Dog control proposals reviewed

A proposal to exclude dogs from marked sports pitches during the sporting season is unlikely to proceed a Cardiff Council Cabinet member has stated.


Speaking after the conclusion of a six-week consultation on proposed enforcement measures to clamp down on dog fouling in the city's parks and public spaces,Cabinet Member for Culture and Leisure, Cllr Peter Bradbury, said: "We have had an overwhelming response to the consultationand we have of course noticed the strength of public feeling against proposals to ban dogs from marked sports pitches at certain times in the year.


"After assessing all of the available information and the results of the consultation, the Cabinet will be taking a formal decision early in the new year. However, my personal view, which I have discussed with my Cabinet colleagues, is that we are very unlikely to proceed with this element of the proposals."


The consultation focussed on the introduction of a Public Space Protection Order (PSPO), that could include:


  • a requirement that dog owners or person responsible remove their dog faeces in all public spaces owned and/or maintained by the Council.'
  • the exclusion of dogs in all enclosed playgrounds, marked sports pitches and schools, which are owned and/or maintained by the Council,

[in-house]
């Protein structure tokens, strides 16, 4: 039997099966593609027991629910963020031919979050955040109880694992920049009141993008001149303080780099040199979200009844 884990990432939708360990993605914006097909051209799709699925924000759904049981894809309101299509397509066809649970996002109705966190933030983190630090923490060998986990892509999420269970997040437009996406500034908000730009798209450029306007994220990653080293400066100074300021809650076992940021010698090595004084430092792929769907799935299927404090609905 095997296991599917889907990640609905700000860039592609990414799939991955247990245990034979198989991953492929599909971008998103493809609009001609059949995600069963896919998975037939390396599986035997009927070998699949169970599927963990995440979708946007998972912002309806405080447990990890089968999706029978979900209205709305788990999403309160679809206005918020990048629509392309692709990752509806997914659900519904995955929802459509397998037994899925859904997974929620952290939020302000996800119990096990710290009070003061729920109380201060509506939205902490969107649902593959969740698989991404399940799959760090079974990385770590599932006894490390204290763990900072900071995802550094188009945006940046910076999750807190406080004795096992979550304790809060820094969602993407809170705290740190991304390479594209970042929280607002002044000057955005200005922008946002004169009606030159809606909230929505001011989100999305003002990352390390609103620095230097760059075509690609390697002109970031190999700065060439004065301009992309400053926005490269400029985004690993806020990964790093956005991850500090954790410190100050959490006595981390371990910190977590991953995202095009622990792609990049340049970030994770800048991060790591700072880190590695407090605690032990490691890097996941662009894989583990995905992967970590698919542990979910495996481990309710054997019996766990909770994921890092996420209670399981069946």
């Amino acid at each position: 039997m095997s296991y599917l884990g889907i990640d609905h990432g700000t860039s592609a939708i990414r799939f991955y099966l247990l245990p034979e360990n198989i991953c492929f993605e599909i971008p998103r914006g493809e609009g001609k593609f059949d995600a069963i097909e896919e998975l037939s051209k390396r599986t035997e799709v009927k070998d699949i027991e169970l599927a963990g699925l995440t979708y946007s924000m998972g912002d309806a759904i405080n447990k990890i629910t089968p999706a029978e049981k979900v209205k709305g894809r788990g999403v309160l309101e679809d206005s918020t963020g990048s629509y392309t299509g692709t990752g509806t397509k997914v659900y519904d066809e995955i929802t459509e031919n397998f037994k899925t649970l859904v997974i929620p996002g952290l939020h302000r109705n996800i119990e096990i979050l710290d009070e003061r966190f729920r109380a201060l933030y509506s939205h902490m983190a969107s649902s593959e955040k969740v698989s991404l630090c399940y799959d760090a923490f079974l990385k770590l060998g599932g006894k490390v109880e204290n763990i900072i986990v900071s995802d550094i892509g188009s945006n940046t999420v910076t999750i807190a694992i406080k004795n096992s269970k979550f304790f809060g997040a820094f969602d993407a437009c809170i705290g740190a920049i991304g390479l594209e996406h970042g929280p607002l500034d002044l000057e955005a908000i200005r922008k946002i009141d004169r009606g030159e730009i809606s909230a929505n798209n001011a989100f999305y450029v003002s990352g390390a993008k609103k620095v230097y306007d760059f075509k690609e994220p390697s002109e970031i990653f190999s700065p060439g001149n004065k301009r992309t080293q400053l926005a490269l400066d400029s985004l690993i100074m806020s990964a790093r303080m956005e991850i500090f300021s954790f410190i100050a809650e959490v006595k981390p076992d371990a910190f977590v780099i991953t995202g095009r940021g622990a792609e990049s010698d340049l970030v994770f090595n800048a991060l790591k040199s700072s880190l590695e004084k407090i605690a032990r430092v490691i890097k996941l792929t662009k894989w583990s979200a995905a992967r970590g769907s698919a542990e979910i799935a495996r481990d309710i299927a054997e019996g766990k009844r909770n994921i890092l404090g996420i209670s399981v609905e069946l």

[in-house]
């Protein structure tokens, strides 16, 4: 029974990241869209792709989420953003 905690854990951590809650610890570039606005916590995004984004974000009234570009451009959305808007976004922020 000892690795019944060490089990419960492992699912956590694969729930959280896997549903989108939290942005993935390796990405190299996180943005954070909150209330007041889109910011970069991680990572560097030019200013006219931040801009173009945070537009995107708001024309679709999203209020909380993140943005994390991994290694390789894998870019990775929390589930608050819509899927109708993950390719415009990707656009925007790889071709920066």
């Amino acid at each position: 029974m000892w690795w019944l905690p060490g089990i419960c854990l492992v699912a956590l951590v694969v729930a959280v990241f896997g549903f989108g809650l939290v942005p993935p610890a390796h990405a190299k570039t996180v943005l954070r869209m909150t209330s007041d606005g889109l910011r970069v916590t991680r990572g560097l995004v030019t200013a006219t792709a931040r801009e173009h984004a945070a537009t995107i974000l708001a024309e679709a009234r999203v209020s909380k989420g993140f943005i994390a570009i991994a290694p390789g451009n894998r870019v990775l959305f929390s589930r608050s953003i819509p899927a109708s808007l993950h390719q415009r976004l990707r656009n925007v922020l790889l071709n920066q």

• a requirement that dogs are kept on leads within all cemeteries owned and/or maintained by the Council,
  • a requirement allowing authorised officers to give a direction that a dog(s) be put and kept on a lead if necessary.
  • a requirement for dog owners/walkers to carry bags or other suitable means for the disposal of dog faeces.
  • increasing the fixed penalty notice from £80 up to £100, which if not paid could increase to £1,000.



Cllr Bradbury continued: "We have a key role to play in keeping ourpublic open spaces safe and clean so they can be enjoyed by everyone andwe remain concerned about the safety of children and sports users using our parks and green spaces because dog fouling is such a significant issue.


"There is a minority of dog owners who cause problems by not cleaning up after their dog or by failing to keep them under control and we receive hundreds of complaints every year about the matter.


"The proposals we consulted on did not involve banning dogs from parks or public spaces and would have affected only around 10 per cent of the green open spaces in the city. Outside of the relevant playing season, owners would still have been able to exercise their dog on playing fields in the city.


"However, this was always about consultation with the aim of gathering the public's views to inform the development of a PSPO.


"We will now fully review the consultation responsesand will work closely with the city's sports clubs and dog-walking community to find a way forwardto ensureour public and green spaces are clean and safe for everyone."


The outcome of the consultation and recommendations on the Public Space Protection Order for dog control will be presented to Cabinet for consideration in the New Year.